Heaney’s poems reveal elements of the ontogenetic passage of the poem – recall that the earlier of his poems examined above, though surely not hip-hop, is the more memorizable and is besides linked to the world of brute facts. His later poem is less memorizable and is linked to the possibility of a heaven. That poem begins and ends with (and in) a text. In both cases though the poems do the work of poetry which is, to light up the world in an original way. The world of soil and soul is revealed to us, unconcealed, in a particular way. This, at least, as we have seen is Vivas’ conception of the work of the poem. But he is not the only one to have arrived at this conclusion. Martin Heidegger in The Origin of the Work of Art uses similar language in describing the work of the work of art which is, he tells us, the “work of unconcealment”. And for Heidegger “All art, as the letting happen of the advent of the truth of what it is, is, as such essentially poetry.” I have sketched the landscape of poetry (or the poems examined here, at least) graphically (above). Formal poetry “unconceals” either the actual brute world in which we live, or an ethereal possible world. It produces a text, but it is a text that reaches out toward the oral – a poem begs to be uttered.
In his 2007 essay that asks one more time (a last time, for us), “What is a poem?”[vi], Brett Bourbon reminds us that “most will care little for any poetry but that which they hear in songs they like or remember.” When we recite a poem, it shifts us away from the text towards a world of utterance – the voice of the poet becomes our voice. In the terms of the little diagram above, to recite is to affect a shift along the diagram’s primary axis. Uttering with another’s voice is not, as French phenomenologist Maurice Merleau Ponty (finally!) reminds us, merely to produce a “sonorous pattern which is nothing but sounds in the air”.[vii] To recite another’s poem is to be hurled into that poet’s world. To recite a poem “by heart”, in the sense that I have developed it here, is to recite it by linking it to our body’s memory, and to have what we already know renewed and intensified by what the poet can show us. When, finally, we are asked what a poem “means” we can answer in much the same way that Robert Schumann did when asked to explain a musical composition, by promptly playing, or in our case, reciting it again.[viii]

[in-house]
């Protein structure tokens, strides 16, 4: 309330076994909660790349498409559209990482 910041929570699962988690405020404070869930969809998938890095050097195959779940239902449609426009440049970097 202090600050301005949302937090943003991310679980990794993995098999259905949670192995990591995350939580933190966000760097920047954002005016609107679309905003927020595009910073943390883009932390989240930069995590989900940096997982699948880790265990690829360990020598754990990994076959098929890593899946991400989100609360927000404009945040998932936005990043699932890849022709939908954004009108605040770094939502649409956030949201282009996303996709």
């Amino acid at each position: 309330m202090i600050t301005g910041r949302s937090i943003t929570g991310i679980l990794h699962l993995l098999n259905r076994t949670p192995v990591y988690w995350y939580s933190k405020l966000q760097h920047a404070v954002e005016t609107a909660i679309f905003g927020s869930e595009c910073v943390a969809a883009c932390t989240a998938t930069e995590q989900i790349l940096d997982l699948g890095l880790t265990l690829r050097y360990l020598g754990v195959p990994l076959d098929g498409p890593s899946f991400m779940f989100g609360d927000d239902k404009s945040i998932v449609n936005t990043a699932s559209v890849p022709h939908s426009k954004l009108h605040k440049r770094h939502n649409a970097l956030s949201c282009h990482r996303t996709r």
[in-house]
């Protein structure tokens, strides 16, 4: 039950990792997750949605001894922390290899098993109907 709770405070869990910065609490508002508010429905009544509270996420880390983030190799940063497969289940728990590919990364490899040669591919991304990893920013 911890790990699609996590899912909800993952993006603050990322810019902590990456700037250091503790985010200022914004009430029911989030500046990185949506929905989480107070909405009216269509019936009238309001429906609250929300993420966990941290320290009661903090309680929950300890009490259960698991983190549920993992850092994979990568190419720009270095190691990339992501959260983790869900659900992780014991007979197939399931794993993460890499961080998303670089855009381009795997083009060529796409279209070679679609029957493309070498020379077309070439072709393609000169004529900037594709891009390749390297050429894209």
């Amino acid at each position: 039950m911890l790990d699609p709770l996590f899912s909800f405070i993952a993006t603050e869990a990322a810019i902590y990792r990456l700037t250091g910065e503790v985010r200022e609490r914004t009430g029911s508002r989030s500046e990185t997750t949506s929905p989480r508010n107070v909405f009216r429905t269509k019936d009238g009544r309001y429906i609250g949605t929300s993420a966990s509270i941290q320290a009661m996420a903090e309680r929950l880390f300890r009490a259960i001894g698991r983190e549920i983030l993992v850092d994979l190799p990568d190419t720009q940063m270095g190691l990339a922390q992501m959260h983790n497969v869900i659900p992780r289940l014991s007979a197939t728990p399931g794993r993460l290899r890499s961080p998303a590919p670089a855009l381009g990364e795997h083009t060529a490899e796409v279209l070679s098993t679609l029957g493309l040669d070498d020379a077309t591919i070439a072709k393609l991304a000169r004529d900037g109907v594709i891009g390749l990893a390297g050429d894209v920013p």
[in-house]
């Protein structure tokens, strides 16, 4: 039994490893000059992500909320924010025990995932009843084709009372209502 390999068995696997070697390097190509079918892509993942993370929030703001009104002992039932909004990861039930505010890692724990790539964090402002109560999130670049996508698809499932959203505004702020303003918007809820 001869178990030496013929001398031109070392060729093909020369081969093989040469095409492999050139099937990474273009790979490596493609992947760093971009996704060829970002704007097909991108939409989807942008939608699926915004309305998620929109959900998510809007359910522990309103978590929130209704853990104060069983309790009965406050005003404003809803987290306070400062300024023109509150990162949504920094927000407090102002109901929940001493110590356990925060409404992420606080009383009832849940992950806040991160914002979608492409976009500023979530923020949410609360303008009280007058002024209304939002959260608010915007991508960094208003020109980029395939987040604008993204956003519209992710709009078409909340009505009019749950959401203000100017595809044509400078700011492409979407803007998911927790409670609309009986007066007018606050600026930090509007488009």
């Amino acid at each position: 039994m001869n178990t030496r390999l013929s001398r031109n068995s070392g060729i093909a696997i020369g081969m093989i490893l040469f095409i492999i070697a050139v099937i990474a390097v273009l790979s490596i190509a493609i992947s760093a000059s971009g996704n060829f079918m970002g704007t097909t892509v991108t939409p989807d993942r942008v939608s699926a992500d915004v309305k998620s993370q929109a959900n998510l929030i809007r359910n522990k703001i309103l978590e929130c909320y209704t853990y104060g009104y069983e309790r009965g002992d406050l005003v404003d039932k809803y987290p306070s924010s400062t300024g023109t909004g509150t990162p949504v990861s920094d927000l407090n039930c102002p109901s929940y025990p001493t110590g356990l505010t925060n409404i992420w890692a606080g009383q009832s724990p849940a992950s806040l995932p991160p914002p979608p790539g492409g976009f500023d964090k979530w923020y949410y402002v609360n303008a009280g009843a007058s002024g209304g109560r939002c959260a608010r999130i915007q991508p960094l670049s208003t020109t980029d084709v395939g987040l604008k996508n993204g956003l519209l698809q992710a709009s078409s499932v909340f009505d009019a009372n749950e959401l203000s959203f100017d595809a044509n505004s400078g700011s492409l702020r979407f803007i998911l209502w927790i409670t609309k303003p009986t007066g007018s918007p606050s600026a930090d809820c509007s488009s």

I am no longer able to learn by heart in my sense of that phrase. Almost in the way that the ability to recite the Odyssey was lost, apparently, as the pre-literate oral culture gave way to an alphabetically-based one, my memorizing skills declined as my reading skills increased. That year, though, I won 3rd place in the Father Mathew Feis; I won it because I was lost in a world of Scovell’s making. “Boy Fishing” may not be a “big” poem, nevertheless as I recited it, pinned to a Dublin stage, it illuminated the estuarine river in Camp and my heart cried out to that world at a time when I wanted some of that world to simply fade away.
Thanks to Dr Paula Dempsey, DePaul Library, for help in (re)locating the Scovell poem and some assisting with etymological references. Thanks also to Christina Yang for reminding me of the Schumann reference.
[Photos in order: A Heneghan Boy Fishing (by Liam Heneghan); “The School Bag” (by Liam Heneghan); “Pune, India, Dec 2010” (by Randall Honold); “Seamus Heaney” from Wikipedia; “Formal vs. Oral Poetry” (by Liam Heneghan).]
Liam and Chris Green will be hosting and several others will be reading at Lincoln Hall, 2424 North Lincoln Avenue on Monday, March 7, 2011, 6:00 – 8:00 p.m. for the launch of Brute Neighbors: Urban Nature Poetry, Prose and Photography, edited by DePaul's Chris Green and Liam Heneghan.
[i] A little more work is merited here, I think, but the source is Calliope, Mar2001, Vol. 11 Issue 7, p38. by heart. (1997). In American Heritage Dictionary of Idioms, The. Retrieved from http://www.credoreference.com.ezproxy1.lib.depaul.edu/entry/hmidiom/by_heart
[ii] Mary Heneghan, Facebook comment, 24th February, 2011.
[iii] OED: “A piece of writing or an oral composition, often characterized by a metrical structure, in which the expression of feelings, ideas, etc., is typically given intensity or flavour by distinctive diction, rhythm, imagery, etc.; a composition in poetry or verse.”; The American Heritage Dictionary of the English Language: “A verbal composition designed to convey experiences, ideas, or emotions in a vivid and imaginative way, characterized by the use of language chosen for its sound and suggestive power and by the use of literary techniques such as meter, metaphor, and rhyme.”
[iv] Eliseo Vivas, 1954, What is a poem? The Sewanee Review, Vol 62, 578-577.
[vi] Brett Bourbon, 2007, What is a Poem? Modern Philology, Vol 105 27-43.
[vii] Maurice Merleau-Ponty, 1973 “The Specter of Pure Language,” in The Prose of the. World, ed.-Claude Lefort, trans. John O'Neill (Evanston: Northwestern Univ. Press)
[viii] In George Steiner, Real Presences (Faber and Faber 1989